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Raising Yellowstone, Grand Teton park fees finds resistance

JACKSON, Wyo. — A proposal to double the cost to enter Yellowstone and Grand Teton national parks in northwest Wyoming is drawing resistance.

The town of Jackson, fishing guides and wildlife safari companies are among those speaking out against a plan that calls for increasing entrance fees for the two neighboring parks.

Under the National Park Service plan, a 7-day pass good for both Yellowstone and Grand Teton national parks would increase from $25 to $50. An annual $50 pass good for both parks would be discontinued in favor of each park having its own $60 annual pass.

Town leaders formally opposed the plan in a comment letter.

“The South Gate of Yellowstone and Moran gate of Grand Teton are separated by only 28 miles on Highway 89/191/287,” the letter says. “It makes no sense for visitors to have to pay separate entrance fees at both parks.”

“We’re pricing people out of our public lands, our national heritage,” Jackson Town Councilor Jim Stanford told the Jackson Hole News & Guide. “Public lands are not supposed to be managed like a business.”

For companies such as Jackson Hole Anglers, the parks’ planned fee hike will be passed on to clients.

“That becomes pretty significant when all they’re trying to do is go fishing for four hours,” said Dave Ellerstein, owner of Jackson Hole Anglers, which runs guided fishing trips in Yellowstone.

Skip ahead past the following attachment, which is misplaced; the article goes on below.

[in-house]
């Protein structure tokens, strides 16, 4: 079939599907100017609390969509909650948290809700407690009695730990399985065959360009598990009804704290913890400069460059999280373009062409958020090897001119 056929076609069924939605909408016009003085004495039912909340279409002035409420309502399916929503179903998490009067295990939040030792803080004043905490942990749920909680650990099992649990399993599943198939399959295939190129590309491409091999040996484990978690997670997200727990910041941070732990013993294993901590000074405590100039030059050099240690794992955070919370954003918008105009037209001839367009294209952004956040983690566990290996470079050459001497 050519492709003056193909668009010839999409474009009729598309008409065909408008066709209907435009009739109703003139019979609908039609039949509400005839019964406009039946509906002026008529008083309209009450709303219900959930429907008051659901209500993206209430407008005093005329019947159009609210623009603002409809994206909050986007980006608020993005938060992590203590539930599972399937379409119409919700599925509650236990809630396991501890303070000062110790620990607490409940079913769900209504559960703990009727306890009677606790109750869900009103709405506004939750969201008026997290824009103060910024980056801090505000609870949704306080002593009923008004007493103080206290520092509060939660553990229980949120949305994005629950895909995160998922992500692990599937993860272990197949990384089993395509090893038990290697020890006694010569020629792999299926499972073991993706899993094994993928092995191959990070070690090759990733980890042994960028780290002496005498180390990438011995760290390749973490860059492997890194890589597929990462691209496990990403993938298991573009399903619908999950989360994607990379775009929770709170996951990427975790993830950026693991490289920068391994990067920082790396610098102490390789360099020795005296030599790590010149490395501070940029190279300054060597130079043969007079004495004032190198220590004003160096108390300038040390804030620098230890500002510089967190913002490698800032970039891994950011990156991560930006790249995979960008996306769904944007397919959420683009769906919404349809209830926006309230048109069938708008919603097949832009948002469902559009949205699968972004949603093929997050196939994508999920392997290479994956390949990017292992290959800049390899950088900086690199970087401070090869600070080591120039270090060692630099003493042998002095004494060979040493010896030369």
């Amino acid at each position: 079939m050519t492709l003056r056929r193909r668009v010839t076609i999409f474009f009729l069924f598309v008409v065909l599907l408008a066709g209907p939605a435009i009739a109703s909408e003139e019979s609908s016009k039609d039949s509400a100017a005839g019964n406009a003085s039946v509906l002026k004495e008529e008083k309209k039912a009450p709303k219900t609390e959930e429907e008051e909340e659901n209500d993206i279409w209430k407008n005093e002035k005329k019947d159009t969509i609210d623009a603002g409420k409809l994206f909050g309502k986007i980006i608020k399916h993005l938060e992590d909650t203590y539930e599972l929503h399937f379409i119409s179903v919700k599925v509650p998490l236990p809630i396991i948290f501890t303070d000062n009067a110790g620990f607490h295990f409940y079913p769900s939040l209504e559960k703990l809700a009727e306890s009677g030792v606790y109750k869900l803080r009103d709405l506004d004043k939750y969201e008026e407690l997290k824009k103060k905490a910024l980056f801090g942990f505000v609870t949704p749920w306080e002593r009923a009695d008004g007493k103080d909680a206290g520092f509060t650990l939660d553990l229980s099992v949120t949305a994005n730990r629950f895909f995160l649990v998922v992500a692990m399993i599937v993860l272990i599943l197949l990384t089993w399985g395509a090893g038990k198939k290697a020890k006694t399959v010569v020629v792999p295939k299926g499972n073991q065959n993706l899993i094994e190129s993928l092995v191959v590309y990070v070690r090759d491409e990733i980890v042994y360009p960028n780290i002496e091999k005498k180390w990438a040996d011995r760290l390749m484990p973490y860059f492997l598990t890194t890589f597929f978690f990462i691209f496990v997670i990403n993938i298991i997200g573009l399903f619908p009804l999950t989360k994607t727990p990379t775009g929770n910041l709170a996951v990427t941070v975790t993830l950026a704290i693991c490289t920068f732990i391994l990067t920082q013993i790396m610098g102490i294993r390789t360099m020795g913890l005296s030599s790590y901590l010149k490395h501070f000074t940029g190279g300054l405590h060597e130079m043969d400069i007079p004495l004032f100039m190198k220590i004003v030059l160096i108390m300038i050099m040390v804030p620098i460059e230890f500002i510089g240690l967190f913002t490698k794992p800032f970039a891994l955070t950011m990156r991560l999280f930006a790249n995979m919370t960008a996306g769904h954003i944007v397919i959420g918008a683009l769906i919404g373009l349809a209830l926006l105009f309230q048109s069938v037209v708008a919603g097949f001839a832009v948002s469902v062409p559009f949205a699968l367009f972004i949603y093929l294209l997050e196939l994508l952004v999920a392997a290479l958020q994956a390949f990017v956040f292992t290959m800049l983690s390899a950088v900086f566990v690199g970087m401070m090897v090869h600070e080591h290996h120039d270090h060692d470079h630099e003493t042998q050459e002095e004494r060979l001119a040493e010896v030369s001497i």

“(The proposal) really seems to target the people coming from Jackson,” he said. “The end product is that it’s twice as expensive to visit Yellowstone coming out of Jackson than it is from any other gate.”

Eco Tour Adventures is another Jackson Hole company that does business in the parks that will pass the higher costs along to their clients.

“It is a little discouraging that the Park Service is going to go ahead and double the weekly cost of a pass from $25 to $50,” said Taylor Phillips, who owns the wildlife safari company. “I would say 90 percent of our guests visit both parks.

“The parks need to be affordable for everyone,” Phillips said.

But Jason Williams, who owns Jackson Hole Wildlife Safaris, supports the new fee structure.

“Even though it’s kind of a big jump, it’s a reasonable jump,” Williams said. “What we hear from a lot of our guests is that the park fees are really, really cheap.”

The Jackson Hole Chamber of Commerce and National Parks Conservation Association also have gone on record supporting the fee increases.

Grand Teton National Park closed its public comment period last Friday.

Yellowstone is accepting comments until Dec. 20.

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